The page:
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Completing your application

Your application

The university’s sales document is its prospectus; yours is your completed application, so be sure to sell yourself as hard as they do. But you may be interviewed by someone holding your application, so don’t over-do it! Remember: this is your own application – not the school’s, not your parents’ – make your own case. Selectors are looking for good grades and motivation, promise for the future, wide (but not necessarily straight) interests and activities. In short they want to know whether you are likely to benefit from their degree course.

The vast majority of applications are now electronic – certainly all those to UCAS and CUKAS. This is pretty foolproof: it stops you entering invalid information on choices, entry requirements, course codes etc. You may need to complete a paper form for direct applications to some colleges (but usually a form downloaded from the website); then you will need to keep a closer eye on the detail when you complete it.

However you apply, the information you are asked for is usually this:

Personal details: Fairly straightforward.

You may be disconcerted to be asked by UCAS to reveal your ethnic origin, occupational background and whether your parents are graduates. But this is not used for selection purposes; it is only sent to the university or college for students who are accepted, for statistical purposes.

Choice of course: You can make up to five choices through UCAS (plus another six through CUKAS, if you want to study CUKAS courses). Make sure they include a fall-back choice, so you are still in with a chance if your exam results do not match your expectations. Universities may not see where else you are applying to but admissions tutors will obviously see which courses you apply to at their university. So think twice before applying for totally different courses at the same university − would any of the admissions tutors feel you were sufficiently committed to their course?

Examinations for which results are known: Put down everything, even failures/low grades; you should also include any AS-levels taken in Year 12 for which you are getting a certificate. You must tell the whole story. And it need not seem all bad, eg coming back from a failure or disappointing result indicates persistence, motivation and determination.

Examinations to be taken: Again, put in everything.

Employment: If you are applying from school and have worked part-time, you can include it here, particularly if it is related to the course you are applying for. You can use your personal statement to expand on your employment record and to mention any casual jobs you have done.

Personal statement: This is the most difficult section but it is your key selling opportunity so use the space positively (UCAS and CUKAS have a word limit). Be sure you write it yourself. If your parents write it for you, it will show; if you pay a company to write it for you, it could be worse. UCAS and CUKAS use a similarity detection system that checks each personal statement against a library of personal statements from a variety of sources, so they will know if it’s your work; if it’s not, they report to the universities and colleges you have applied to how much is similar to other statements.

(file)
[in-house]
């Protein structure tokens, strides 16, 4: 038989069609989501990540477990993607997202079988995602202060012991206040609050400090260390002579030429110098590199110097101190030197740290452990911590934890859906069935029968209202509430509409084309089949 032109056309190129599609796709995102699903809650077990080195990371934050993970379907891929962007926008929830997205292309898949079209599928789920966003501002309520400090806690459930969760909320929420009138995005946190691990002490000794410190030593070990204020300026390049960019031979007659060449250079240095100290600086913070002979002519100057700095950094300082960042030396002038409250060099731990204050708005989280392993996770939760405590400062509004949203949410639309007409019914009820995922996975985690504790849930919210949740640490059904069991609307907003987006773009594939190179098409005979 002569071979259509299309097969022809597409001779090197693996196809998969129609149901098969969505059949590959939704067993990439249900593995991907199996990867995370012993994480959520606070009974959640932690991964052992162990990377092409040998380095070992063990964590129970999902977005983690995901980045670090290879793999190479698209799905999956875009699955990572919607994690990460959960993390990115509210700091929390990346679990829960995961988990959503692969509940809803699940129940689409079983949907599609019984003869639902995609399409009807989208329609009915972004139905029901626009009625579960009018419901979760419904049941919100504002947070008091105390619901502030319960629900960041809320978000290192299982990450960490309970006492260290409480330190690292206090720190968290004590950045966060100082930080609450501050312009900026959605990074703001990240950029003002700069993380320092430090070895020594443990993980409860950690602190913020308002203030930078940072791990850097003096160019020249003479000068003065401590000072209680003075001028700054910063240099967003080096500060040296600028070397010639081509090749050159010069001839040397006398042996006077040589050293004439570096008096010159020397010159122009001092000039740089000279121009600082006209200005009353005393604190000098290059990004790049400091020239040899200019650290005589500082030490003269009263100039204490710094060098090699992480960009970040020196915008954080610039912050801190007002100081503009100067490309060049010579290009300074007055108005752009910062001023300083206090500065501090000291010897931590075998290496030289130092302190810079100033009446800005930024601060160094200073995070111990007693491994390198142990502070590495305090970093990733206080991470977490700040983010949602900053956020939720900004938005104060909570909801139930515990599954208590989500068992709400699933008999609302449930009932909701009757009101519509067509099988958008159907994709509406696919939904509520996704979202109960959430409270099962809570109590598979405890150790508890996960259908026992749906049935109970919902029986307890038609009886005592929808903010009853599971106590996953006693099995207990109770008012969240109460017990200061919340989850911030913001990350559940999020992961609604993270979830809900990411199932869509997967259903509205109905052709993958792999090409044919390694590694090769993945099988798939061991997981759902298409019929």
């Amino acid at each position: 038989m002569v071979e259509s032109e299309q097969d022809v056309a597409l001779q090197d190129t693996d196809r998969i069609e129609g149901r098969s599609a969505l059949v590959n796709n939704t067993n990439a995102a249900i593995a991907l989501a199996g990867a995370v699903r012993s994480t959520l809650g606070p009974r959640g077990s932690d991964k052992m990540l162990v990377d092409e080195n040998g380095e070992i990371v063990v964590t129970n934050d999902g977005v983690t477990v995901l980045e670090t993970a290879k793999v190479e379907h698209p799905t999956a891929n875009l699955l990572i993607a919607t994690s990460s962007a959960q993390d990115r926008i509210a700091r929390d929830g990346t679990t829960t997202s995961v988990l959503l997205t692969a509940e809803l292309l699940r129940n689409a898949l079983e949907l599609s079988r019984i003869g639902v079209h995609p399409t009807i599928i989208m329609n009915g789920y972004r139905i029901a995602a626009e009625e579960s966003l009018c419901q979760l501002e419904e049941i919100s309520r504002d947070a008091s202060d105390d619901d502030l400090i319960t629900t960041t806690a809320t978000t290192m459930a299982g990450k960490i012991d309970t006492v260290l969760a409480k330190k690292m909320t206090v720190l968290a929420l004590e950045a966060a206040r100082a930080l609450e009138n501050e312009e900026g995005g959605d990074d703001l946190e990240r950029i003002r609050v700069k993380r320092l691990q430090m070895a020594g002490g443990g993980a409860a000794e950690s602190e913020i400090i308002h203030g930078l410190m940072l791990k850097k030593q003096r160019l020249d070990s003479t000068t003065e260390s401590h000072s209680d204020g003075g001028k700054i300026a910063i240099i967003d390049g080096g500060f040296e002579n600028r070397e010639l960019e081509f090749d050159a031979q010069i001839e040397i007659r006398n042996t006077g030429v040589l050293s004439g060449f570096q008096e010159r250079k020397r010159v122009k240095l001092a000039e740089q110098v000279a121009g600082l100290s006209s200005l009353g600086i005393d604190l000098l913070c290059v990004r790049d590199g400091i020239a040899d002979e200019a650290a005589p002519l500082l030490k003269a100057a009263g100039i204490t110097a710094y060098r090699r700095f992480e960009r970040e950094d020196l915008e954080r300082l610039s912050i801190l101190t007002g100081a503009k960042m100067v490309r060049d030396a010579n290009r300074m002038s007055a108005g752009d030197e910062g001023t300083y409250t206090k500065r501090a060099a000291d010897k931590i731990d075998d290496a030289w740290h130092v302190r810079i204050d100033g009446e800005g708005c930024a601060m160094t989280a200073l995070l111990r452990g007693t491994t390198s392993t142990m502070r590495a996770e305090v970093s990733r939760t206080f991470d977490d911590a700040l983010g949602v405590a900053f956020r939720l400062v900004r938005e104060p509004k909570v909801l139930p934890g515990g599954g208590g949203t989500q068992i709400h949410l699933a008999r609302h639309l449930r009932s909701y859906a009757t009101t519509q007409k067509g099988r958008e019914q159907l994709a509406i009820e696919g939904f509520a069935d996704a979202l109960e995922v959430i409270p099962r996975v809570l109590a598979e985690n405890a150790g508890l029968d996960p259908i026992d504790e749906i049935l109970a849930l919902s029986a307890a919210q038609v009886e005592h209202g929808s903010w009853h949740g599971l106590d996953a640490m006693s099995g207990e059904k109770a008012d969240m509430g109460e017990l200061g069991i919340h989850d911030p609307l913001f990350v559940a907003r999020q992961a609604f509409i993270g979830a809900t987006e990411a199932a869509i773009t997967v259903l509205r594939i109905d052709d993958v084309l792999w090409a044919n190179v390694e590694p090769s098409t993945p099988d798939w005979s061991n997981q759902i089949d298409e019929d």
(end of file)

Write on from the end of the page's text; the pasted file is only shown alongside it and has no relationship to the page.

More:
Draft it first until you are happy with it; then paste it in to your application. This is your one chance to sell yourself, so give relevant and precise information. Include everything that gives you some depth – don’t put reading (say) as an interest; you’re expected to read, so be specific. Then you can answer actual questions if you are interviewed. The admissions staff will read dozens of these – maybe hundreds − so be sure you stand out from the crowd. If you have a career in mind, say so (shows motivation); but don’t lose sleep if you don’t know. It can take a lot of time to get this section written. You may find it helpful to work in pairs or groups to decide what to cover.

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Your reference

All applications must be supported by an educational reference. A lot of importance is attached to it, so get the best you can. Your sixth form tutor or course tutor is expected to write your reference if you are still at school or college, and to predict your likely results if you are taking summer exams.

Don’t go out of your way to flatter them but show interest, motivation, persistence and, above all, that you’re teachable. Make sure they know of any activities and interests outside the classroom which are relevant. Some teachers/tutors discuss the reference with students first. Anyway badger whoever writes your reference to write a full and fair one.

References are often thought of as confidential but they are not. Under the Data Protection Act, you can get a copy of it − and any other personal information UCAS holds on you. UCAS makes an administration charge of £10 and you have to apply in writing.

Make sure you give your referee enough time (their diaries are usually fuller than yours). Messing up your references is one of the easier ways of messing up your application.

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